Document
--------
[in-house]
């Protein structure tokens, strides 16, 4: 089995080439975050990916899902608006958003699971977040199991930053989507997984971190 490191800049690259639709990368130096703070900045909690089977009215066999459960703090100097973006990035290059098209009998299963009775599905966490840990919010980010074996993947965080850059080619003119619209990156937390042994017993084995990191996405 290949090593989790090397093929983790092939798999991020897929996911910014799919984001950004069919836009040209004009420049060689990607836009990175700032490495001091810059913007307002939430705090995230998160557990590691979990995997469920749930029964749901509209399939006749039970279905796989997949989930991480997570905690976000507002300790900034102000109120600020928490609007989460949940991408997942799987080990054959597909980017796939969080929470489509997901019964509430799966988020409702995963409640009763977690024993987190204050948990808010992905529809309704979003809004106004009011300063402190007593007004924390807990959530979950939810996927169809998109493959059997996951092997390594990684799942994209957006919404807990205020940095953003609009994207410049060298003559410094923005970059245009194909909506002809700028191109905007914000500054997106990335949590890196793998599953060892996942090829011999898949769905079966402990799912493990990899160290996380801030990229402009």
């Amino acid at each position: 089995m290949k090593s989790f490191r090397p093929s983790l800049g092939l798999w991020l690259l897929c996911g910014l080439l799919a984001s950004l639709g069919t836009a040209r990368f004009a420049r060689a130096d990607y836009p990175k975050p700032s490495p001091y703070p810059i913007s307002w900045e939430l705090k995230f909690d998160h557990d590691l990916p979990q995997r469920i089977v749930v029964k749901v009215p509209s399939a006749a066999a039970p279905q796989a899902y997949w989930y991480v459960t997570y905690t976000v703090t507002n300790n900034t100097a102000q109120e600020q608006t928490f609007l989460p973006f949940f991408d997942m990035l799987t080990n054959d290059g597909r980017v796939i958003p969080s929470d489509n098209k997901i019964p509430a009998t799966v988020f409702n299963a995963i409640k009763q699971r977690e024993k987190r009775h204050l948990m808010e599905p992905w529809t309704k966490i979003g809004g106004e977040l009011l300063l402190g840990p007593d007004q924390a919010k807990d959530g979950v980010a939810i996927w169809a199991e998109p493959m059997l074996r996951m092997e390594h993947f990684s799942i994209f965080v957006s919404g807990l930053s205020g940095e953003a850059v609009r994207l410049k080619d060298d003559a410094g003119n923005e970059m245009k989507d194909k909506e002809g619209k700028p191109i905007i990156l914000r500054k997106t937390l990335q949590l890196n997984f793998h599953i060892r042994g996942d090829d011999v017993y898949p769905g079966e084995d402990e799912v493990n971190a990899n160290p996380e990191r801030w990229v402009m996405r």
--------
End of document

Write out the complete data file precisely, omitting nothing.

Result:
[in-house]
């Protein structure tokens, strides 16, 4: 089995080439975050990916899902608006958003699971977040199991930053989507997984971190 490191800049690259639709990368130096703070900045909690089977009215066999459960703090100097973006990035290059098209009998299963009775599905966490840990919010980010074996993947965080850059080619003119619209990156937390042994017993084995990191996405 290949090593989790090397093929983790092939798999991020897929996911910014799919984001950004069919836009040209004009420049060689990607836009990175700032490495001091810059913007307002939430705090995230998160557990590691979990995997469920749930029964749901509209399939006749039970279905796989997949989930991480997570905690976000507002300790900034102000109120600020928490609007989460949940991408997942799987080990054959597909980017796939969080929470489509997901019964509430799966988020409702995963409640009763977690024993987190204050948990808010992905529809309704979003809004106004009011300063402190007593007004924390807990959530979950939810996927169809998109493959059997996951092997390594990684799942994209957006919404807990205020940095953003609009994207410049060298003559410094923005970059245009194909909506002809700028191109905007914000500054997106990335949590890196793998599953060892996942090829011999898949769905079966402990799912493990990899160290996380801030990229402009």
């Amino acid at each position: 089995m290949k090593s989790f490191r090397p093929s983790l800049g092939l798999w991020l690259l897929c996911g910014l080439l799919a984001s950004l639709g069919t836009a040209r990368f004009a420049r060689a130096d990607y836009p990175k975050p700032s490495p001091y703070p810059i913007s307002w900045e939430l705090k995230f909690d998160h557990d590691l990916p979990q995997r469920i089977v749930v029964k749901v009215p509209s399939a006749a066999a039970p279905q796989a899902y997949w989930y991480v459960t997570y905690t976000v703090t507002n300790n900034t100097a102000q109120e600020q608006t928490f609007l989460p973006f949940f991408d997942m990035l799987t080990n054959d290059g597909r980017v796939i958003p969080s929470d489509n098209k997901i019964p509430a009998t799966v988020f409702n299963a995963i409640k009763q699971r977690e024993k987190r009775h204050l948990m808010e599905p992905w529809t309704k966490i979003g809004g106004e977040l009011l300063l402190g840990p007593d007004q924390a919010k807990d959530g979950v980010a939810i996927w169809a199991e998109p493959m059997l074996r996951m092997e390594h993947f990684s799942i994209f965080v957006s919404g807990l930053s205020g940095e953003a850059v609009r994207l410049k080619d060298d003559a410094g003119n923005e970059m245009k989507d194909k909506e002809g619209k700028p191109i905007i990156l914000r500054k997106t937390l990335q949590l890196n997984f793998h599953i060892r042994g996942d090829d011999v017993y898949p769905g079966e084995d402990e799912v493990n971190a990899n160290p996380e990191r801030w990229v402009m996405r």